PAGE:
This is a response I posted on Palminfocenter: Thoughts on Palm and Pocket PC Competition to an article, How the Pocket PC beat the Palm, and explains my thoughts on why Palm is losing the battle. (I'm not sure why this guy brings the iPod into the debate, it doesn't really have any relevance).
This being a Palm OS focused site, the will be a hard pill to swallow for many on here, but the article is completely right. Let me say, I have been a Palm advocate since the Palm III days, and have recommended them with fervor to everyone I know. I learned how to program them and wrote some applications. I was also very active on the developer mailing lists for a few years, and my name is even in one of the "Palm OS Programming" books.
Even with all that devotion, it has become clear to me over the past year or two that Palm is dying. The endless problems with newer version of the OS also brought with it endless problems for developers. Each new release required some sort of code changes, many old programs will never be updated, and will never be able to run on newer devices. Developers slowly evaporated because of this, and as a result it's now a crapshoot if an application will work or not on a newer device.
On the consumer side, from day one it's been clear the Palm has been playing games. While other handhelds were coming out with new features like high resolution and color screens, Palm rested on its laurels. It was obvious to me, and I think to many, that they were playing games with us. They chose to only introduce one new feature at a time, and slowly they trickled out. How many times were you waiting for the next generation device, and when it was finally released it had... a little more RAM, and nothing else? This tactic allowed Palm to avoid any actual innovation, because they knew they could just bump the RAM or make a new case design, and we would still buy it. Through all of that, we zealots stayed with Palm because we loved them.
Palm pretty much invented the PDA market as it currently exists (the Newton had a much different purpose). They had the lion's share of the market, upwards of 90%. With all the missteps by Microsoft, the many failed devices and revisions of Windows Mobile, Palm should have been able to dominate -- but they didn't. Every year Windows Mobile would get better, PocketPC hardware would get better, and Palm devices pretty much stayed the same. A few years of that, and new Palms looked like last year's model when sitting next to the PocketPCs.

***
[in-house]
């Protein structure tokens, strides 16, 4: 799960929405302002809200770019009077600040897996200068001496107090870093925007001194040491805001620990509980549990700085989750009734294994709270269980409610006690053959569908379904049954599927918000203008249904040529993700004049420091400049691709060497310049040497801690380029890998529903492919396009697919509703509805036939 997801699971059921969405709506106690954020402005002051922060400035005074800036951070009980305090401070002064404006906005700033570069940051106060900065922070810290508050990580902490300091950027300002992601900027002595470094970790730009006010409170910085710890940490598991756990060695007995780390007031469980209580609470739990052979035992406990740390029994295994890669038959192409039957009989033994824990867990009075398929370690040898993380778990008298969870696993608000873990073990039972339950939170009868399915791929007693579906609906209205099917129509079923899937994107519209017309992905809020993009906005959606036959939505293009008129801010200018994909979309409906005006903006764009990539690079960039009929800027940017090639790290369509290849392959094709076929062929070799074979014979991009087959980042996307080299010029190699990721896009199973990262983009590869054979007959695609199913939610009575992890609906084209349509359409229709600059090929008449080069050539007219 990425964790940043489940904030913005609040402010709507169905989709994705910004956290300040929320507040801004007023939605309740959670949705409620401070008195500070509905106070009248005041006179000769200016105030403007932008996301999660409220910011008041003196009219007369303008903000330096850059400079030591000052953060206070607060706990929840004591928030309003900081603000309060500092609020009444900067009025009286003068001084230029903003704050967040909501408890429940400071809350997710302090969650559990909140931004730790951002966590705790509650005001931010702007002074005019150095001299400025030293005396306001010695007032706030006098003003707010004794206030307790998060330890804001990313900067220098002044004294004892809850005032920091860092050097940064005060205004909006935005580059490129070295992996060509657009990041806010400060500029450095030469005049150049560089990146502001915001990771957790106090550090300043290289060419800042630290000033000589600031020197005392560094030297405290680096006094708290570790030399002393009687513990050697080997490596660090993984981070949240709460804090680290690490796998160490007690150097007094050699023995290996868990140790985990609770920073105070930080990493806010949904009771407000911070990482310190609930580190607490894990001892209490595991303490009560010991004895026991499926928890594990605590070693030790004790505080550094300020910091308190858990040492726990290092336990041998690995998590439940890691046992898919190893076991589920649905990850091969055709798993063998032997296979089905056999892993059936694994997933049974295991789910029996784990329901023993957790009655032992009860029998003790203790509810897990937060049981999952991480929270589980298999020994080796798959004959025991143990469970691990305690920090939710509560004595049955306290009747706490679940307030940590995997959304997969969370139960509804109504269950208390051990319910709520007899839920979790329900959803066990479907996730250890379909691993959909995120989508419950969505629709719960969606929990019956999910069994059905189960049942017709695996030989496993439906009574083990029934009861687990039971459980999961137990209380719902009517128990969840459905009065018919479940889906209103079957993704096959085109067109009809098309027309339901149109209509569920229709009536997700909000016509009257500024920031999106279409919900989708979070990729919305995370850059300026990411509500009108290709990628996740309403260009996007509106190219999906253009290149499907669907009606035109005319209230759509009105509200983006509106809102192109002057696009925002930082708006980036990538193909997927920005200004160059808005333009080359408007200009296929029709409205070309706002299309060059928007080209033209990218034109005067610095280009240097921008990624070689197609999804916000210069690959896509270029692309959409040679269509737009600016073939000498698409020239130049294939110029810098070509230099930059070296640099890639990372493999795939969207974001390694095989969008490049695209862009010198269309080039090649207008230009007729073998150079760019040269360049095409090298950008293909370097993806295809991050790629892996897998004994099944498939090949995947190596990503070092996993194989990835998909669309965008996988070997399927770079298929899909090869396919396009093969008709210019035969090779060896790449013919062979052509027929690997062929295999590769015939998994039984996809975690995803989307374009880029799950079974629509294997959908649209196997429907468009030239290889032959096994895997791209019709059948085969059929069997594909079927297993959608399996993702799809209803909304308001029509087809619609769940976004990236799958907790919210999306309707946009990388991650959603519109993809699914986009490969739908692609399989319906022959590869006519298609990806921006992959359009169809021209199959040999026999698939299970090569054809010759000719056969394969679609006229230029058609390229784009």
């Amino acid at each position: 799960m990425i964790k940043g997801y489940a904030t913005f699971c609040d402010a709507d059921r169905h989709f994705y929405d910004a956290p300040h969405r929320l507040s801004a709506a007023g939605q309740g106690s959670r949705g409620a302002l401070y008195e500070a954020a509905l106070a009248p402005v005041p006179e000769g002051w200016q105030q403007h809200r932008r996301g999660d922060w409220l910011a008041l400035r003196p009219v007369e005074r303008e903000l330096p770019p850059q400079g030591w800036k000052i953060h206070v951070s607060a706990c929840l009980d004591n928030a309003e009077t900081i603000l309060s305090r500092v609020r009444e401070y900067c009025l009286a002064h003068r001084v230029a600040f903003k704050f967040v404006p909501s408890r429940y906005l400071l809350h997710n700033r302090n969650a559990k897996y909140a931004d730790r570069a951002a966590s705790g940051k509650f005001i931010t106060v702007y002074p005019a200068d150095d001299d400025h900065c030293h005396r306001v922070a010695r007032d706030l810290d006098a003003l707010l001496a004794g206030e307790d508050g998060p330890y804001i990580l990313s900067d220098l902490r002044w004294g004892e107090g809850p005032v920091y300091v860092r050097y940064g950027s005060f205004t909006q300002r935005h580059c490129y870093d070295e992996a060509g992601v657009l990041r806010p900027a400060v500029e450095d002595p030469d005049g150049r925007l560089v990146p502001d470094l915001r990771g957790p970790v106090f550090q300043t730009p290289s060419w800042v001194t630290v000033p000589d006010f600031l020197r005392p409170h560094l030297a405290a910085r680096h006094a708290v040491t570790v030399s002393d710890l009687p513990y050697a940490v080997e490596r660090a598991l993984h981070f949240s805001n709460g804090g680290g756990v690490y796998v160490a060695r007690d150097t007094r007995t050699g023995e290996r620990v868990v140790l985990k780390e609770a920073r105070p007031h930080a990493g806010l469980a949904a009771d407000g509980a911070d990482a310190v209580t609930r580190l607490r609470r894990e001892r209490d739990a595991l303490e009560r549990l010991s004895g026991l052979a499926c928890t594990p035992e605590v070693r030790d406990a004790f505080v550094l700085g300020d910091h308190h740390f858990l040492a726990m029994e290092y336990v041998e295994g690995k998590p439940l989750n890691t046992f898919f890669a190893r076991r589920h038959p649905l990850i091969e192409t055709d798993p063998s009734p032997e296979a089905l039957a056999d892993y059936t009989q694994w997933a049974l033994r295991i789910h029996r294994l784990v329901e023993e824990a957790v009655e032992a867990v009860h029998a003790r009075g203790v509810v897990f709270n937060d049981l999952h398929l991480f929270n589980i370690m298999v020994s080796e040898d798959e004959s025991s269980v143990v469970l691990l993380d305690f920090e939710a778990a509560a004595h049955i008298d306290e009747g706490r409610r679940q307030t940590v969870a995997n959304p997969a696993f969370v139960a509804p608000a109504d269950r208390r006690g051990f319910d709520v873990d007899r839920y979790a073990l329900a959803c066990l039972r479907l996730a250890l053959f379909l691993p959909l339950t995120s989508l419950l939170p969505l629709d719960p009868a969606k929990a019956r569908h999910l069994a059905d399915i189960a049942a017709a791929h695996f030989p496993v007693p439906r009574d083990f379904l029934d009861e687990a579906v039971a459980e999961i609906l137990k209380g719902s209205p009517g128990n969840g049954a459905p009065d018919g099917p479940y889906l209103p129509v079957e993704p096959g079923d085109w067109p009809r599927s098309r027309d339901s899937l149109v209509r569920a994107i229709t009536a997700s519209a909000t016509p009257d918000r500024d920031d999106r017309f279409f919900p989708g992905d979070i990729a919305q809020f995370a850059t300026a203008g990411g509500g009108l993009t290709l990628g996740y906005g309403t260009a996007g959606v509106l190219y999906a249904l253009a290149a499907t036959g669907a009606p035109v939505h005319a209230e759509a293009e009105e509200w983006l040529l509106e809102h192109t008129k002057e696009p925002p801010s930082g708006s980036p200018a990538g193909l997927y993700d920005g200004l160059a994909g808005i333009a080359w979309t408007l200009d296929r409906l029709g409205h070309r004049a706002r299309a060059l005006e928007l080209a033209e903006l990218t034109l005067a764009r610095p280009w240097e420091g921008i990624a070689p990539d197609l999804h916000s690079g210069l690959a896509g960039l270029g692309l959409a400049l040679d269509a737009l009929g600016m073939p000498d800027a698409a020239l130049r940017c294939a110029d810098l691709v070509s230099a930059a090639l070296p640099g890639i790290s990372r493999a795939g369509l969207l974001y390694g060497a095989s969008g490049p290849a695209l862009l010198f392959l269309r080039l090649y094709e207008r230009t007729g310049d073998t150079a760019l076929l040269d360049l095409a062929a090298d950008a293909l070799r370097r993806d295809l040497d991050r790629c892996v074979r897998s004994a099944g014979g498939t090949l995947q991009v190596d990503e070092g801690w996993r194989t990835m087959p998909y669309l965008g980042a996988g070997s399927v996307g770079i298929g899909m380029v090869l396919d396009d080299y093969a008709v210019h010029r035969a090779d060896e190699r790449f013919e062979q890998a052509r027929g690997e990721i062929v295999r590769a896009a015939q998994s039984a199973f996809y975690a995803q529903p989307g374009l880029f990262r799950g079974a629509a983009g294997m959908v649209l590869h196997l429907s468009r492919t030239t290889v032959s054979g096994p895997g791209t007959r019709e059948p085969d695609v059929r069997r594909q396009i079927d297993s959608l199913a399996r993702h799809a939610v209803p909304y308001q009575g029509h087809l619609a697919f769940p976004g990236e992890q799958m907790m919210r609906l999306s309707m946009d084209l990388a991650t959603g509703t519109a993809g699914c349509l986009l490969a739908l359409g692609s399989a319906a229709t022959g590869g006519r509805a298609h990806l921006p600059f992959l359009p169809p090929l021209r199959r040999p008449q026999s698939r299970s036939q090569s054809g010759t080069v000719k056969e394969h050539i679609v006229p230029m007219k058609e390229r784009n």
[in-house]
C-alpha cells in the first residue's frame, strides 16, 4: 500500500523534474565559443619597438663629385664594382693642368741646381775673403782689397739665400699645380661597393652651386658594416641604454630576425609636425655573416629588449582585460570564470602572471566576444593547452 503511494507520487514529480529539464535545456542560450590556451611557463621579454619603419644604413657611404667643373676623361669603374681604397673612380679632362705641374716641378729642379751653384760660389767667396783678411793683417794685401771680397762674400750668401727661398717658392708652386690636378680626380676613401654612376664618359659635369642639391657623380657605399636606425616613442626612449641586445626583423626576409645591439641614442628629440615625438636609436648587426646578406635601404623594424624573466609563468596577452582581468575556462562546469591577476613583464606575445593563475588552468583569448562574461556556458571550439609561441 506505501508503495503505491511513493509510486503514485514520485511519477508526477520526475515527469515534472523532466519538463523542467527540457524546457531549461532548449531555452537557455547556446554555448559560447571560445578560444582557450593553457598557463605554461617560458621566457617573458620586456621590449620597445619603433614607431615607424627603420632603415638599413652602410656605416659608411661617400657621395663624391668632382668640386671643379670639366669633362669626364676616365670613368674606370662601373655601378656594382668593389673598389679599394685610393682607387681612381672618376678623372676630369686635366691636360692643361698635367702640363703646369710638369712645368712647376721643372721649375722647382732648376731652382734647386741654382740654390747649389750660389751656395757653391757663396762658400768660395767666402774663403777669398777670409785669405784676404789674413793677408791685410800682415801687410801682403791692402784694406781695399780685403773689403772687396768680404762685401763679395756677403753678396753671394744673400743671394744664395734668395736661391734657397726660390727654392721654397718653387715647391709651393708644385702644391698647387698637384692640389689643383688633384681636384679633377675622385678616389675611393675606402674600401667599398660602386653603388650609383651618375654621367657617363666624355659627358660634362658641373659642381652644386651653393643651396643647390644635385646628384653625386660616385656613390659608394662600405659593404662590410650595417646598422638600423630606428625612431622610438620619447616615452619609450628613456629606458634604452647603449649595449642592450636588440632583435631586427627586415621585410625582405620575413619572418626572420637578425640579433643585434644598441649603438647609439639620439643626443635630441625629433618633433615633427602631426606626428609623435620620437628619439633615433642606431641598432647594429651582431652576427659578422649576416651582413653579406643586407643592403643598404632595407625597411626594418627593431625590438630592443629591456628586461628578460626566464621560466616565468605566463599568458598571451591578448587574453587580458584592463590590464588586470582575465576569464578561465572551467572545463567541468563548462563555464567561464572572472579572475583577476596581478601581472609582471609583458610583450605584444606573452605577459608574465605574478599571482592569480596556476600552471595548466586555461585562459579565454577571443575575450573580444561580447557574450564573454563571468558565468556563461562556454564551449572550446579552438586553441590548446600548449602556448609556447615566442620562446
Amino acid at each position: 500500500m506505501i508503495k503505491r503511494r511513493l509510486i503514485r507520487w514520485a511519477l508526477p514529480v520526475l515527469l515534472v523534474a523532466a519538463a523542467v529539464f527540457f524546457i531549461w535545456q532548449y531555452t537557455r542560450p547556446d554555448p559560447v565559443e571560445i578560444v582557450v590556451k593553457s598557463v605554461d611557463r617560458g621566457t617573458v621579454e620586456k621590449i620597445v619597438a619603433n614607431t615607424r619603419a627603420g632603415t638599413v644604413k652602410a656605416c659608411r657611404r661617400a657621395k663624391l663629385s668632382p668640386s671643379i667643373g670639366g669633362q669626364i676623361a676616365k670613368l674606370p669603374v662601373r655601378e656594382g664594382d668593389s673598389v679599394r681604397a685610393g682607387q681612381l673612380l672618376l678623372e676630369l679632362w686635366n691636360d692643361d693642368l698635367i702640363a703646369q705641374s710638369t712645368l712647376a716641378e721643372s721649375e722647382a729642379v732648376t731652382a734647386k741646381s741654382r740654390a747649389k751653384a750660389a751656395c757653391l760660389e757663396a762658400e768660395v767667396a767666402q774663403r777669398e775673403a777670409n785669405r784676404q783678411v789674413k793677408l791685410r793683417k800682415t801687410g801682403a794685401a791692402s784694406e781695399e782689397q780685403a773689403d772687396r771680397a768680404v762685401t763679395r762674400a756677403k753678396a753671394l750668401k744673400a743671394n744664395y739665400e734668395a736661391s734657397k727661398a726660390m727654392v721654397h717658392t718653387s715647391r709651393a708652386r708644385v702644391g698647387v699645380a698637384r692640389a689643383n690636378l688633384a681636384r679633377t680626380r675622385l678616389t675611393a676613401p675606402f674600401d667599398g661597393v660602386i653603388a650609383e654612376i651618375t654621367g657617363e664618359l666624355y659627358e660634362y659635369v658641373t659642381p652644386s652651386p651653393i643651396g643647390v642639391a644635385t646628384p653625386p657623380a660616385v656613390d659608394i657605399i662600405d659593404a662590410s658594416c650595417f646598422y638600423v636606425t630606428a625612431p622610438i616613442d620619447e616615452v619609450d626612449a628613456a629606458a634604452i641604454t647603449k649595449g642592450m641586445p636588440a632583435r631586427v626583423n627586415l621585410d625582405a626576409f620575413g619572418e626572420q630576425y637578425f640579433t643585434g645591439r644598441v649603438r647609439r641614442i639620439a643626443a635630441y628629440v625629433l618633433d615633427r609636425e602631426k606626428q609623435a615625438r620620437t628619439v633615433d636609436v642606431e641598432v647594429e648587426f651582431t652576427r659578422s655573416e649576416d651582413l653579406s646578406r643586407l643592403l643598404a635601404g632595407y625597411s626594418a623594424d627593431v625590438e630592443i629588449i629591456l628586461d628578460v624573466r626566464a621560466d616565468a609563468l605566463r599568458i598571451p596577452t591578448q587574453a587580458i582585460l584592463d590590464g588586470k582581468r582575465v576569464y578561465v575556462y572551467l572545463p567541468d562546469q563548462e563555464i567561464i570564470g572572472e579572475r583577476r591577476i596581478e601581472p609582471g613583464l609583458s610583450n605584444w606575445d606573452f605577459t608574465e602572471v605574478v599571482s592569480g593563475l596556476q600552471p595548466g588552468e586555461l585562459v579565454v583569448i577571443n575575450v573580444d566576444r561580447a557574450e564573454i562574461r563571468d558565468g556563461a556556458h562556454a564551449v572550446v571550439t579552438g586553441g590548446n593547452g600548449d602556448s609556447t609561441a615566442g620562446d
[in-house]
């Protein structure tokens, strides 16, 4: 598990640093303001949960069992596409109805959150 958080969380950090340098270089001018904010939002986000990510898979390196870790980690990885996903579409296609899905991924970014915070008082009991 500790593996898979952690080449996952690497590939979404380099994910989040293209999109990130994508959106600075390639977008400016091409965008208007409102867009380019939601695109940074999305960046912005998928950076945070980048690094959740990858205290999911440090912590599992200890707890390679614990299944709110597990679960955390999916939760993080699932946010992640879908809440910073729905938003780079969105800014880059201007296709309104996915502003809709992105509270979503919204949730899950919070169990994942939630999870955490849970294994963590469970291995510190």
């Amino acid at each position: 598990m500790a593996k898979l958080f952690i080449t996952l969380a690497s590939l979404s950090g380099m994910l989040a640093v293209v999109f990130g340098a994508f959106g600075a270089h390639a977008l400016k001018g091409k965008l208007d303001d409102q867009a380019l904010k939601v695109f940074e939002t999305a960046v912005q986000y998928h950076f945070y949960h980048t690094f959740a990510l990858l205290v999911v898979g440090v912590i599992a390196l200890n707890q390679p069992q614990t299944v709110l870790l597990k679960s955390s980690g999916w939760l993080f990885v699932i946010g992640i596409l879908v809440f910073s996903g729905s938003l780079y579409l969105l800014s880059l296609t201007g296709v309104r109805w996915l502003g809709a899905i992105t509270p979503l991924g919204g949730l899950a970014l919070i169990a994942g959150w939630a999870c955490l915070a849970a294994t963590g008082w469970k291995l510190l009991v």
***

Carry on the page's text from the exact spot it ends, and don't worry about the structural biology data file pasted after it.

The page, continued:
The future of the Palm platform is now uncertain. The company has wasted so much time and energy playing with lawyers and restructuring so many times, it has no focus on anything anymore. Palm hasn't had any major OS releases in years, and I'm wondering if any future releases will even make it out the door.
I currently have a TX, and I had so many problems with hard resets during hotsyncing, problems with my touch screen recognizing handwriting, soft resets when using WiFi and the web browser, and other compatibility problems, I'm faced with a dilemma. I still love my Palm, but I now feel I can't rely on it. I used to be able to try out new programs, but now with every new program, if something goes wrong I need to restore from backup. Doing that every time gets old. So now I have my Palm and I use it for its intended tasks, but that's it. I'm not confident enough in it to add any new apps, and certainly not enough to recommend one to others. Sure there may be workarounds for those problems, but Palms used to "just work" (Microsoft is the one you normally need workarounds for).
So what's the fix for Palm? I'm not sure, but their next PDA release better be a good one. They need to stop evolving from what they currently have and jump ahead to be on par with PocketPC. They need bright, high resolution screens, full motion video, voice recorders, vibrating alarms, virtual graffiti areas (on EVERY device), expansion slots, WiFi that works, and most of all they need to stop changing their developer API.
Palm still has time to rebound, but that window is closing fast.